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Annika wont try this stunt again

So many topics and so little time. Here are a few quick takes on the news of the day:

• Annika: Yes, she did better than a lot of people figured Ñ but let's get just a little bit of perspective, too. In some ways, all the back-patting about how well she did is kind of condescending, isn't it? I mean, she finished ahead of 11 men in a PGA Tour event. And not many people have bothered to point out that the Colonial isn't exactly the tournament where all of the best players convene.

As a matter of fact, none of the top five PGA money-winners were there, and only 11 of the top 25 were on hand. I think Annika Sorenstam knows exactly how well she did, though. I think she realizes that she's got nothing at all to gain from ever trying this stunt again.

It looked as if she was figuring it out on her second day, when she was staggering home, barely holding her game together. I think she knows she was very fortunate to do as well as she did.

Will her performance change the way that women's sports are perceived? No, not really. This was golf, not basketball or football or baseball. I think it's funny that a lot of people think this was a watershed event for women along the lines of Bobby Riggs vs. Billie Jean King. Well, I hope not. Riggs-King was a circus sideshow and a bad joke. Years later, people aren't even sure that the ultimate hustler, Riggs, didn't make a lot of money betting against himself.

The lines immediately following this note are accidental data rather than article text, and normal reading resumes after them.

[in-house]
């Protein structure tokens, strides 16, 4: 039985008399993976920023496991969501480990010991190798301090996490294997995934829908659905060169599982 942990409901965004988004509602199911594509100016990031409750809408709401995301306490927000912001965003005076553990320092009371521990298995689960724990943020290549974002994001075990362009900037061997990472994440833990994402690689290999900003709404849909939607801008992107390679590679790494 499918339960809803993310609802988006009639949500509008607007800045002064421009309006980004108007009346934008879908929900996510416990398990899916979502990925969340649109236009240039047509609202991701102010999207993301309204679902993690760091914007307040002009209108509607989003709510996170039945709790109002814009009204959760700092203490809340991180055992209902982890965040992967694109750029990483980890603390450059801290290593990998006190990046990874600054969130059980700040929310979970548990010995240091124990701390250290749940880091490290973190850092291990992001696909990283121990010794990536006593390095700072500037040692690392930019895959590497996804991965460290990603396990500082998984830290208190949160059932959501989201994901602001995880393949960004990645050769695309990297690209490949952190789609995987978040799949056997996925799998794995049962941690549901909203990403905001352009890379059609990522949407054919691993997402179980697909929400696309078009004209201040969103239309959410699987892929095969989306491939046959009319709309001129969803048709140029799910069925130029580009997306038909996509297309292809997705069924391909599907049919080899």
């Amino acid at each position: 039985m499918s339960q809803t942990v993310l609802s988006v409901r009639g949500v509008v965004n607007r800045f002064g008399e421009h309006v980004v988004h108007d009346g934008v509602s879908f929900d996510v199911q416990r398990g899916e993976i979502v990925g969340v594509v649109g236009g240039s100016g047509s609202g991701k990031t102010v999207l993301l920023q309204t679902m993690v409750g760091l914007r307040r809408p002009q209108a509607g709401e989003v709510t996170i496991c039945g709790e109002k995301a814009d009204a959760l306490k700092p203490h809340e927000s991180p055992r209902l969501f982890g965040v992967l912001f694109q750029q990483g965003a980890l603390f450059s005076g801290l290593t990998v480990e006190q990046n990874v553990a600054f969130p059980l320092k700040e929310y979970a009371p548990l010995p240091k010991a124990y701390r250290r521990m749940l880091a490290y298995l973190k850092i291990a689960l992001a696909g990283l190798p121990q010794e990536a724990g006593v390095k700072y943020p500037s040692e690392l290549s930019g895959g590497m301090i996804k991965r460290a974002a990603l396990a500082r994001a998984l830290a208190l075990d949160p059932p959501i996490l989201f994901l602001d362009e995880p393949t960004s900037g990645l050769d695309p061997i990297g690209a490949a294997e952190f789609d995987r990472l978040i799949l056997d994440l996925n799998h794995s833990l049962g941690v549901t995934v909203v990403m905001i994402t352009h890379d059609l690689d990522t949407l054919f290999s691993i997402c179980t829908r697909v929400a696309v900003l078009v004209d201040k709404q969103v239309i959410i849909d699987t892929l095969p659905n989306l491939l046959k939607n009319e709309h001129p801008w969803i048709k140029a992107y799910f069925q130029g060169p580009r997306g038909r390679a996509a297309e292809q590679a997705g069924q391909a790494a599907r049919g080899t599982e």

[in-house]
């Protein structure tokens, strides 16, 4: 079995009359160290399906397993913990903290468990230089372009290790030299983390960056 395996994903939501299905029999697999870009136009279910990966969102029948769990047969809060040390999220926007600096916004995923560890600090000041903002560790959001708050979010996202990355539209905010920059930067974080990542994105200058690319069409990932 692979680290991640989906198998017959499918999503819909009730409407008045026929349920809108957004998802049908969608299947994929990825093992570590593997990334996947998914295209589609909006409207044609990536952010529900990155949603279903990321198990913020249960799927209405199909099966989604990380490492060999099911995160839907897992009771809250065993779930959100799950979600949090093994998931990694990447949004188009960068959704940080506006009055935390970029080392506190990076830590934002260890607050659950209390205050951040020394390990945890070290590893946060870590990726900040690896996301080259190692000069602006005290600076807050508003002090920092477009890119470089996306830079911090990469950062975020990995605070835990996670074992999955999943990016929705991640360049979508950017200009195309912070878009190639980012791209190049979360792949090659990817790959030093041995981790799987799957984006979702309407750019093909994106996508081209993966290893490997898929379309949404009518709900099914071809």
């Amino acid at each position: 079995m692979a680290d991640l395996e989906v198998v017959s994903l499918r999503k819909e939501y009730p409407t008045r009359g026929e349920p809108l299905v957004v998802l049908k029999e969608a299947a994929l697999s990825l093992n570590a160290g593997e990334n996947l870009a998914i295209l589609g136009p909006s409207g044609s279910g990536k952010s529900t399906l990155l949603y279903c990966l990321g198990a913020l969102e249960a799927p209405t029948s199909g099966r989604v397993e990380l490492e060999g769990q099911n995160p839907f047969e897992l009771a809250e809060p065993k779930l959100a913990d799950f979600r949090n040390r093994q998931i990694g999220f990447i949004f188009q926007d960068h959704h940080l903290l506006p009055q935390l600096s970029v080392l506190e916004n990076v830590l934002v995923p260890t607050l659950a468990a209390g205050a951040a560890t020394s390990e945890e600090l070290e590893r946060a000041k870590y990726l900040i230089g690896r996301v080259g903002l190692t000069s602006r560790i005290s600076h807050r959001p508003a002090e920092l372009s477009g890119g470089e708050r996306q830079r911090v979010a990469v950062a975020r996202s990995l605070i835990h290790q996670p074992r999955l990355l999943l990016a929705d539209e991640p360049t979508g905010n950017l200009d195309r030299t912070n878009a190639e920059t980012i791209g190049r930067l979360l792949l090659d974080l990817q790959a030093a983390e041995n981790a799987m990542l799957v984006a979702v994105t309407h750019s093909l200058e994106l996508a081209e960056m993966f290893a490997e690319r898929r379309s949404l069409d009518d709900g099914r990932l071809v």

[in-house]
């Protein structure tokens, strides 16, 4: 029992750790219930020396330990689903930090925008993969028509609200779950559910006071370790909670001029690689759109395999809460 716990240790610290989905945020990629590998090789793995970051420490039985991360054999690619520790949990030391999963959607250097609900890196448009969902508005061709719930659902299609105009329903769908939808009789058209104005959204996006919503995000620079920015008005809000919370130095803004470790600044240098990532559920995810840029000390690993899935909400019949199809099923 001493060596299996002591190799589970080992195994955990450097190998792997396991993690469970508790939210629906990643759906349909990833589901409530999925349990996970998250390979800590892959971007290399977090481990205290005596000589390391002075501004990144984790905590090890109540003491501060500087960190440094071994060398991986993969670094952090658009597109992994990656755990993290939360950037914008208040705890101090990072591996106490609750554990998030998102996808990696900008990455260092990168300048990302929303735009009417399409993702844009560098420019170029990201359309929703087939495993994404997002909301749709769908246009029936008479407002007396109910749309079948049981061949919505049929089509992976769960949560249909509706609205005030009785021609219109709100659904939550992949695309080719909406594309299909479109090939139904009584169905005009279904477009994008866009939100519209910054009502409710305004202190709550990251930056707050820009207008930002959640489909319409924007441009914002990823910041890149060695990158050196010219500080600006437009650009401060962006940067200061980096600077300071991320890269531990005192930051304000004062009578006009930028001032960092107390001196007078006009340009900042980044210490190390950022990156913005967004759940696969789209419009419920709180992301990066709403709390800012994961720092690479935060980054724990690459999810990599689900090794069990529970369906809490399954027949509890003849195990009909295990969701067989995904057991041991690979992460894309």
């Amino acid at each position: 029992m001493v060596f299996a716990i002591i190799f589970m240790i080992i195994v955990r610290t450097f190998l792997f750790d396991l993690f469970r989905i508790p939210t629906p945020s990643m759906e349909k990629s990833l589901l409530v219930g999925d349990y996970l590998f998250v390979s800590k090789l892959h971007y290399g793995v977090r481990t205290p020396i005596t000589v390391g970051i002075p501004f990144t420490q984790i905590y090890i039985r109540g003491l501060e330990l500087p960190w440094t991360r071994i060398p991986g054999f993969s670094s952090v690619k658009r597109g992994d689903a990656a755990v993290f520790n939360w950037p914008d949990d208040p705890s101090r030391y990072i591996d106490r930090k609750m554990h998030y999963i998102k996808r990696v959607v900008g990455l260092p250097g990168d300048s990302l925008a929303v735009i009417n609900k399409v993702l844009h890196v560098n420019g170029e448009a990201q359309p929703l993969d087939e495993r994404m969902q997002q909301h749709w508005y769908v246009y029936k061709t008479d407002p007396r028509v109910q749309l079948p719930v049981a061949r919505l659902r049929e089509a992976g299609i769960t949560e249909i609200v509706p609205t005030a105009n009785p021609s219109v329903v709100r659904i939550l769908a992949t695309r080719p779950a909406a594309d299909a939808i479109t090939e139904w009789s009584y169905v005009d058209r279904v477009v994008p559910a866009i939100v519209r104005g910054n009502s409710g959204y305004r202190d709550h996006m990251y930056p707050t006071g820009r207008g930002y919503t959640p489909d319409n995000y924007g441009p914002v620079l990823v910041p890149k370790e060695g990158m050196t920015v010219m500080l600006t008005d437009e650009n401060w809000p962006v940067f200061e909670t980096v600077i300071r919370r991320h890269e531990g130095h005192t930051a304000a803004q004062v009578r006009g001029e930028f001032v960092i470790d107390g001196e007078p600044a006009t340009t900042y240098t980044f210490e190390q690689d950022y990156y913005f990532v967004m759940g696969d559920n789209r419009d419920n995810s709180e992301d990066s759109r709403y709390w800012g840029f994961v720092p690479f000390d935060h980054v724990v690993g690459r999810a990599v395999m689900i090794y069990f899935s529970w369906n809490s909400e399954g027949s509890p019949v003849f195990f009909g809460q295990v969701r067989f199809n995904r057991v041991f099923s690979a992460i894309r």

The biggest impact of all this will be felt in Sorenstam's wallet. She's always been perceived as lacking in charisma and not much of a candidate for endorsement dough. But she'll make up for that now.

• Baseball: When I wrote last week that I thought baseball might be a little too wholesome for Oregon, I was referring to a politician's quote that he didn't want this state in the baseball business.

Oregon is already in the keno, video poker and football-betting business. It's in the liquor business. And it's also in the pro wrestling business because even though that 'sport' has been deregulated, the state will still tax it.

I'm thinking that politicians in Salem Ñ who were so quick to give the green light to Vince McMahon's tasteless, steroid-enhanced, PG-rated dramatics Ñ simply must prefer that tawdry sport to baseball.

• Blazers: Pretty funny to see Maurice Cheeks actually interviewing candidates for the team's general manager job. And no offense to Chris Wallace, who's a nice guy, but people around the NBA are having a good laugh about the Blazers interviewing him.

Is this team really serious about taking Bob Whitsitt out of the picture? There are still many people who believe he's just going to continue to operate the team by remote control from Seattle, out of sight of the sponsors and fans who despise him. Would Paul Allen dare do this? You bet he would.

Dwight Jaynes' sports talk show airs from 3 p.m. to 5 p.m. weekdays on KPAM (860 AM). Contact him at This email address is being protected from spambots. You need JavaScript enabled to view it..